Author Jennifer Echols talks romance, music, and her writerly aspirations in today’s guest post!

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I envy novelists with previous professions they can mine for great plots. Doctor. Lawyer. Police officer. I can’t picture five-foot-two me walking a beat and taking down perps, but I know a romance author shorter than me who’s done it (the lovely Lynda Sandoval). Experience as a cop sure would help me out now that I’m writing about one.

 

Unfortunately, if I based my novels on my past jobs, I’d be writing about typing, or teaching the argumentative essay to college freshmen, or copyediting medical journal articles about nasal polyps. There are no National Book Awards here. I might as well write a whole series about watching paint dry.

 

In stores now: Jennifer Echols’s latest mind-blowing romance, Glidden Ruby Red in High Gloss (Watching Paint Dry #1). And don’t miss the sexy sequel next month, Benjamin Moore Sunshine Yellow in Semi-Gloss (Watching Paint Dry #2)!

 

Instead, I tend to write novels on subjects I know just enough about to make me dangerous. For instance, my YA romance Such a Rush is about a poor teen girl determined to become a pilot. I’ve never been a pilot, but I’ve spent lots of time with folks who wanted to fly more than anything in the world—and that’s what I find so fascinating. I was going to write one of those people.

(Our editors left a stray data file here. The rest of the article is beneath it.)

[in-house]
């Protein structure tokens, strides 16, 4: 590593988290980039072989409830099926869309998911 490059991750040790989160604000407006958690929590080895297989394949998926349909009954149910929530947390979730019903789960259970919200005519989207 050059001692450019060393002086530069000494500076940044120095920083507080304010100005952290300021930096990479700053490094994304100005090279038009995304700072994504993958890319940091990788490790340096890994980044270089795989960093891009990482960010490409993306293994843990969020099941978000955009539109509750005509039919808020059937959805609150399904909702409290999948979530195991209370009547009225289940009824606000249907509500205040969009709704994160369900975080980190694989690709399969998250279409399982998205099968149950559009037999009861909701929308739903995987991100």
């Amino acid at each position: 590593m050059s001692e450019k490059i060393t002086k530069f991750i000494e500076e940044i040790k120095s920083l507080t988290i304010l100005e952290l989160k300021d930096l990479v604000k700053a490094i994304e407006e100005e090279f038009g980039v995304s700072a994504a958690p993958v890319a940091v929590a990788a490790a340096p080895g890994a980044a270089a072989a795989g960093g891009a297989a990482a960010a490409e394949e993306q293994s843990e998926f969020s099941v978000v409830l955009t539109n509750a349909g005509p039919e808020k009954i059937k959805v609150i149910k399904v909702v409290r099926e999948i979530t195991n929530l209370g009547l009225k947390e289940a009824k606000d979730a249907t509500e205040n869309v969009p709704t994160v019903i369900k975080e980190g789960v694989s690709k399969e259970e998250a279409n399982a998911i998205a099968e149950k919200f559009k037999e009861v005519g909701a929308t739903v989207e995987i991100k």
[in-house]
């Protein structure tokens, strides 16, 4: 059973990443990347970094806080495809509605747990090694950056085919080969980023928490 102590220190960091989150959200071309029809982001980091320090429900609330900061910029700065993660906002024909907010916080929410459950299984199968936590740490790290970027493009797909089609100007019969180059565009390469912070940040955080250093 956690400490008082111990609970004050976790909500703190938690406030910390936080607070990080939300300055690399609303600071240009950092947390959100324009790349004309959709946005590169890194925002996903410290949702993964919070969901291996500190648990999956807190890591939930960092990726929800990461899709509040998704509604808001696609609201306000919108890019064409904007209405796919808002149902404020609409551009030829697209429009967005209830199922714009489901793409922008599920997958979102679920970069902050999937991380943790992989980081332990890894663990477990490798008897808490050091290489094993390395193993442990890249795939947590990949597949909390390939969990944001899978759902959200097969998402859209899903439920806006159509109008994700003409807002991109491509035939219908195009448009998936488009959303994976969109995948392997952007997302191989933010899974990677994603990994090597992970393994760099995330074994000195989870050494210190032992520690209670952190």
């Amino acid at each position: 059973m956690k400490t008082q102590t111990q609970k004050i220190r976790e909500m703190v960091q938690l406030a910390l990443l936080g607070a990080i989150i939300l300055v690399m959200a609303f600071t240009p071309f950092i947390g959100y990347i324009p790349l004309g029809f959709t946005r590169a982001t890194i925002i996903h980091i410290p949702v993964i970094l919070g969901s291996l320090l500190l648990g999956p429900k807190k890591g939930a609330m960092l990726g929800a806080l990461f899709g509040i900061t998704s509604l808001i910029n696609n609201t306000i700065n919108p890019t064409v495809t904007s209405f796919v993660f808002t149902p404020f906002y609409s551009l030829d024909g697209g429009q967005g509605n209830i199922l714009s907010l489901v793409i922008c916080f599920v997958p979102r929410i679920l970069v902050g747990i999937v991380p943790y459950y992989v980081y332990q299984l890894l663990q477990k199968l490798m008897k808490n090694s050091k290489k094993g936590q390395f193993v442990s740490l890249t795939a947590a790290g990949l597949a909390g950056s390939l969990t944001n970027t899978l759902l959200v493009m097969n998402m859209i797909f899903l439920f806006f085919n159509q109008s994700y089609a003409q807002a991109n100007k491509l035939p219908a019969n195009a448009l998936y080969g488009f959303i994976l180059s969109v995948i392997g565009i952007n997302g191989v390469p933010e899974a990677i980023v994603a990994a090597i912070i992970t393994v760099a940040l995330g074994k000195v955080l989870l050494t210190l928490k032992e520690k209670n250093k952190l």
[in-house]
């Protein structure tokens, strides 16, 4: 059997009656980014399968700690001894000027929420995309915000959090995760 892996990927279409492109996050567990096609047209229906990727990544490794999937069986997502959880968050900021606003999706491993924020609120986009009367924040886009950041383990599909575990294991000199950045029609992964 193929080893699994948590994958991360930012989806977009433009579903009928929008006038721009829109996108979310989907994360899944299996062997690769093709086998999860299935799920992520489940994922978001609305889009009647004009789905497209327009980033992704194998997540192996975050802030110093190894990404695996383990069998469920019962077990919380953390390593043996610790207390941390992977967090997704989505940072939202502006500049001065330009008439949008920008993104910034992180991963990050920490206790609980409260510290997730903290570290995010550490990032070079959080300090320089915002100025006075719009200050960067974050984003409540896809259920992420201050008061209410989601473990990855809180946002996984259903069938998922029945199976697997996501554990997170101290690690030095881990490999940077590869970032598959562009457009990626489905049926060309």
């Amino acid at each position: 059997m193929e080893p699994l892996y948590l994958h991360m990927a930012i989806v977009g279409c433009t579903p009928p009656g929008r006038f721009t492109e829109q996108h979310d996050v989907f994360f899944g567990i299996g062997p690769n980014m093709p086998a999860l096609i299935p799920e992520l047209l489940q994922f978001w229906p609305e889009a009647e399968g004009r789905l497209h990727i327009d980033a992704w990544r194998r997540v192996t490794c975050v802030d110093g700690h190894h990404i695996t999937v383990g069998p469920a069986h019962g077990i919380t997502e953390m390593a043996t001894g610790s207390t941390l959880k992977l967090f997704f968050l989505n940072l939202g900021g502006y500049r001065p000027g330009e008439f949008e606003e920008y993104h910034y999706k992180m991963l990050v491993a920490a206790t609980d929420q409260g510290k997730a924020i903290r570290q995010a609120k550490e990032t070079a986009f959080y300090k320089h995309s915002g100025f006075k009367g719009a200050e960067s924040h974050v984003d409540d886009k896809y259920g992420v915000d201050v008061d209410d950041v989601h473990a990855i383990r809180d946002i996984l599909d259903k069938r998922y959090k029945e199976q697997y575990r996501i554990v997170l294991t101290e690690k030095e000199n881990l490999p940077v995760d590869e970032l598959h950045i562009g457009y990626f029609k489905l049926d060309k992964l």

When I was five, my dad achieved his dream of earning his private pilot’s license. I spent great swaths of my childhood riding shotgun in his tiny airplane and throwing up in a Ziploc bag. Almost four decades later, when I decided this would make a great backdrop for a novel (minus the nausea), I downed a Dramamine and went up with him again. I grilled him on everything he was doing and thinking as he flew, and why. To write the climax of the book, I waited until my private pilot brother came for a visit. I started an argument between him and my dad about the best way to crash an antique biplane. Then I just sat back and took notes.

 

I know a lot more about the career I nearly had, music. When Auburn University held Engineering Day for ninth graders (a career I never wanted, but hey, we got out of school for this), I snuck over to the college bookstore and bought a textbook by the band director on how to arrange music for marching band. I’d always been a band geek, but holding this book in my greedy hands took my geek status to the next level. The first song I arranged for flute (2 parts), clarinet (2 parts), alto sax, tenor sax, trumpet (3 parts), French horn, baritone, trombone (2 parts), tuba, and 20 kinds of drums was the BEST SONG EVER, Chicago’s “Hard to Say I’m Sorry.” (Forgive me; it was the 80s.) Next on the list was the theme song from the TV show Simon and Simon. No cheeseball ditty was safe from the pencil and staff paper of this 14-year-old girl. And of course, I proudly showed these masterpieces to my high school band director. I assumed our 175-member marching band would be playing my arrangements before a crowd of 5000 at the next football game.

 

He told me no.

 

I never got to hear what I’d worked so hard on.